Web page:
This week, Germany suffered a terrorist attack that took the lives of 12 innocent victims and injured dozens more. On the same day, an assassin shot and killed Russia’s ambassador to Turkey, violently shouting: “Don’t forget Aleppo! Don’t forget Syria!”
The Syrian conflict itself has taken the lives of more than 400,000 while displacing millions more as refugees.
Such sobering realities remind us of the poet Henry Wadsworth Longfellow’s somber lament: “‘There is no peace on earth,’ I said;/ ‘For hate is strong,/And mocks the song/Of peace on earth, good-will to men!’”
And yet …
On Christmas Day, scenes of family and friends swapping gifts and spreading goodwill juxtapose humanity’s horrors. They provide a strong rebuttal to the sorrow and sin that so often suffocates signs of the divine. They remind us to find peace and bring it to a world of chaos.
Today, small moments of joy and kindness personify that peace: the smile bursting across a child’s face while unwrapping a gift; the husband and wife who embrace after a night of wrestling wrapping paper and Scotch tape.
And there’s the woman who gives time on Christmas Day to volunteer at a soup kitchen, or the man who quietly delivers a box of gifts to a family in need. There’s the neighbor who visits a fellow neighbor, and the estranged kin who calls on Christmas to reconcile.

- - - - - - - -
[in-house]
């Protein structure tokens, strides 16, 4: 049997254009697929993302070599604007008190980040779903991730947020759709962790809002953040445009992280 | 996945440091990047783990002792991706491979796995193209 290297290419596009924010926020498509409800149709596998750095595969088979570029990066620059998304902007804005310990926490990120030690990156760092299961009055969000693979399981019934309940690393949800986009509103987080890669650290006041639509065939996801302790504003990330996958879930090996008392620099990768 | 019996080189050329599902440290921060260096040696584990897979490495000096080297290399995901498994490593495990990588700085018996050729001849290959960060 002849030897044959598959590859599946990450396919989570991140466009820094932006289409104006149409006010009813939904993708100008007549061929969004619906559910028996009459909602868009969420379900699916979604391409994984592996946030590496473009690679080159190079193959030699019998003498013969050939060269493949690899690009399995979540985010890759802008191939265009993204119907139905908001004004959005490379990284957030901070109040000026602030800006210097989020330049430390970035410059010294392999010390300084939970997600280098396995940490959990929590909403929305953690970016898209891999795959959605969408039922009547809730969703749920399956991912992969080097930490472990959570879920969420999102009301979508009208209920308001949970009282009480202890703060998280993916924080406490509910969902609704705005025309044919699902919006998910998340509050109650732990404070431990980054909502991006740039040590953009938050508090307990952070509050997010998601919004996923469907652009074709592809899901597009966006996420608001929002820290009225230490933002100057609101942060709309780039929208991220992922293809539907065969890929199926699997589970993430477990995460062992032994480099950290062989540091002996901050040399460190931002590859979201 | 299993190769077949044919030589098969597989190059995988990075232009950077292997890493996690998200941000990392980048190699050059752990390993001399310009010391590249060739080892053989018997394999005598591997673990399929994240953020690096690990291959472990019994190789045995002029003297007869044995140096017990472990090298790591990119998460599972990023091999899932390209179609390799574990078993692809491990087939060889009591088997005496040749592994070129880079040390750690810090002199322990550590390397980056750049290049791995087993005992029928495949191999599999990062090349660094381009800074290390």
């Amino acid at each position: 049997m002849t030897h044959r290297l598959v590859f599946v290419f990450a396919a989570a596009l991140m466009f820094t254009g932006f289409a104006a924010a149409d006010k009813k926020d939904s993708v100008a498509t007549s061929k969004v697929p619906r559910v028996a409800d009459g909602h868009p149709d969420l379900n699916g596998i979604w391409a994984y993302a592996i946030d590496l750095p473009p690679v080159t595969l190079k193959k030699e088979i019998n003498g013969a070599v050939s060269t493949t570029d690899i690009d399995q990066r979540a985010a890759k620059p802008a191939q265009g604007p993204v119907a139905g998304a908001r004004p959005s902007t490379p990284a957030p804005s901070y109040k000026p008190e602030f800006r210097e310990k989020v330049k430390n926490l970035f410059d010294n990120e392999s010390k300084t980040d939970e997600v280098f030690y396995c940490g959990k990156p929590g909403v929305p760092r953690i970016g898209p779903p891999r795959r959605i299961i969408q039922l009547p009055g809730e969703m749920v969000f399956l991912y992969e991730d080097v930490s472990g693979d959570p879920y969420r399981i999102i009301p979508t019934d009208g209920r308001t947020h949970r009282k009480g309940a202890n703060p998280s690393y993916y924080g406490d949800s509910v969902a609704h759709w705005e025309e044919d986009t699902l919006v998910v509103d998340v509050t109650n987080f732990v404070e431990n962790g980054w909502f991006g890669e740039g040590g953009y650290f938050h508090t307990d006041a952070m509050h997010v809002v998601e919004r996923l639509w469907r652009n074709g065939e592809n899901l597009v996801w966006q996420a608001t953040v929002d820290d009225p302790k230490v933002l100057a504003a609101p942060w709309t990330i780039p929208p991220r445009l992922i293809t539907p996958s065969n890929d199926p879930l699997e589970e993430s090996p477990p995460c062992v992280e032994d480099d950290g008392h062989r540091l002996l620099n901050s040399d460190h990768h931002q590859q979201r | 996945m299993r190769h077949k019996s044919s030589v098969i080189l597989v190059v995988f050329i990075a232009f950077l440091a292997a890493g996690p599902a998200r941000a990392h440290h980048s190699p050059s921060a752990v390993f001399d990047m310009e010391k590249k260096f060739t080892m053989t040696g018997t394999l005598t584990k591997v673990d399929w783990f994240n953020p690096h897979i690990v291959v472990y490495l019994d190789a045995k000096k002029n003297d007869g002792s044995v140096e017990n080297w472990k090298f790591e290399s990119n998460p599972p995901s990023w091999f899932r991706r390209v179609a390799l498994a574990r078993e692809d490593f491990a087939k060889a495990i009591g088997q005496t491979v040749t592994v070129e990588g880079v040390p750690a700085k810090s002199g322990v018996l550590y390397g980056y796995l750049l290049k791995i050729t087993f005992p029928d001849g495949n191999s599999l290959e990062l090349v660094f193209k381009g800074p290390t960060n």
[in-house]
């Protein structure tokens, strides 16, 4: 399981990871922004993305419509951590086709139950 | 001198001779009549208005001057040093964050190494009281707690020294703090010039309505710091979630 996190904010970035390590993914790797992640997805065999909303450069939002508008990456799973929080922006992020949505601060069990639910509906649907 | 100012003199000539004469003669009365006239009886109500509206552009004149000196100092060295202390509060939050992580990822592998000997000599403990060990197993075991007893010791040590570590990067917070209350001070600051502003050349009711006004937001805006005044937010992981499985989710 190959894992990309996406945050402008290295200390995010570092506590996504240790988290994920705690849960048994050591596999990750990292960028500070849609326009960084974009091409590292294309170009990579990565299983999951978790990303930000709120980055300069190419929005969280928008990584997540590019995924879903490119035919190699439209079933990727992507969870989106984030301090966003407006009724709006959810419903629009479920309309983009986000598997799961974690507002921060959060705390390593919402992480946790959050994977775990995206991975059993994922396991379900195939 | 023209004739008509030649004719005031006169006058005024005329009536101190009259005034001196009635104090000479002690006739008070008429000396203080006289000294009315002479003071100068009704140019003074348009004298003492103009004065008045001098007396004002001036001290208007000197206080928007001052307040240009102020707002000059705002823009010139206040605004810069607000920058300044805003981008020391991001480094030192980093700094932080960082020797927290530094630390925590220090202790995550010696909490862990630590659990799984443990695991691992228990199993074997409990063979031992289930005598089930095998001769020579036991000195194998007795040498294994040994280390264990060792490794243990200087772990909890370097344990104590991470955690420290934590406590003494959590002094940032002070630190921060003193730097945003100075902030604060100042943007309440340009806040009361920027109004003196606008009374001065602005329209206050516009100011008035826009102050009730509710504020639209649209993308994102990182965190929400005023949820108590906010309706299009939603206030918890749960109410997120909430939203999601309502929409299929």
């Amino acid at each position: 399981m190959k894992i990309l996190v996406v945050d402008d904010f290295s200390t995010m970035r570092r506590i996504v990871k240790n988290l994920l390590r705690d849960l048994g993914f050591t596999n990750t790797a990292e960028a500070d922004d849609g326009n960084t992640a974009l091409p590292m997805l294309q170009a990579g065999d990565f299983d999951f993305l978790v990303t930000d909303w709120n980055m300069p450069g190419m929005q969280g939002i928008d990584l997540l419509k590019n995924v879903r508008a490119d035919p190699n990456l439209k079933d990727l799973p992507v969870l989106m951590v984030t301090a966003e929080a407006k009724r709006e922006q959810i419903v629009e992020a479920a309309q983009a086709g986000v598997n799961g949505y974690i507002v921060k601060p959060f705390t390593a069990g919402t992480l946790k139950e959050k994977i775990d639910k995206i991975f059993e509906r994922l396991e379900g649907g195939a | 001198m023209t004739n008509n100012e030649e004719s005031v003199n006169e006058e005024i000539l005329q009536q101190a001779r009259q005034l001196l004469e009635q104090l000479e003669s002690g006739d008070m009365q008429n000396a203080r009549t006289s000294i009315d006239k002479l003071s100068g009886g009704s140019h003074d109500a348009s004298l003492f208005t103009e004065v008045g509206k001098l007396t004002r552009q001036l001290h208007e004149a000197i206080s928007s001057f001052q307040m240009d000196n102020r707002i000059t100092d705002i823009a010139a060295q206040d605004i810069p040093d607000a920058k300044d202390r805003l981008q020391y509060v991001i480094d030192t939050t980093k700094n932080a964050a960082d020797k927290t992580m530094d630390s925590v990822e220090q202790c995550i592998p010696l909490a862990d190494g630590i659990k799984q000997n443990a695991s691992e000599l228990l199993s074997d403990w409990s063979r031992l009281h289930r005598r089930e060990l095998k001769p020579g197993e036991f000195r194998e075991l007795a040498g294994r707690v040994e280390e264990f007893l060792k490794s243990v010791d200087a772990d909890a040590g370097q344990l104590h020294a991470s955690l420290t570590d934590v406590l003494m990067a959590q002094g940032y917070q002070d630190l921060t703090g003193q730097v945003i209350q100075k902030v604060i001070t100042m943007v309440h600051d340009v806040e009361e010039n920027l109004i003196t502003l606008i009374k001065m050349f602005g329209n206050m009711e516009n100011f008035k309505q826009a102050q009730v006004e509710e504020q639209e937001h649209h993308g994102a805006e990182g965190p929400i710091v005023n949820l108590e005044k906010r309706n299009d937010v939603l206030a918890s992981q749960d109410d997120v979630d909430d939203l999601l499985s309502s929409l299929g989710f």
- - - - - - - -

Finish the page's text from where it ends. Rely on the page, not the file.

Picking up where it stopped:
Each act and each gift pays homage to he who is the “Prince of Peace,” the ultimate gift born in Bethlehem. Christ said to his disciples: “Peace I leave with you, my peace I give unto you: not as the world giveth, give I unto you.” Peace is freely offered but rarely received. It is the kind of gift that in order to survive must be continually spread, day after day, month after month, year after year.
There is no better time to reflect on spreading the gift of peace than Christmas Day, when we commemorate the arrival of “a Saviour, which is Christ the Lord” born “in the city of David.”
He came unadorned. There was no bright bow or decorated tree. Instead, the scriptures say, he was “wrapped in swaddling clothes” and “lying in a manger.” The memory of this babe reminds earth yet again that atop the turmoil of a troubled world we can still hear the Christmas bells pealing “loud and deep,” calling out: “God is not dead, nor doth He sleep;/The Wrong shall fail,/The Right prevail,/With peace on earth, good-will to men."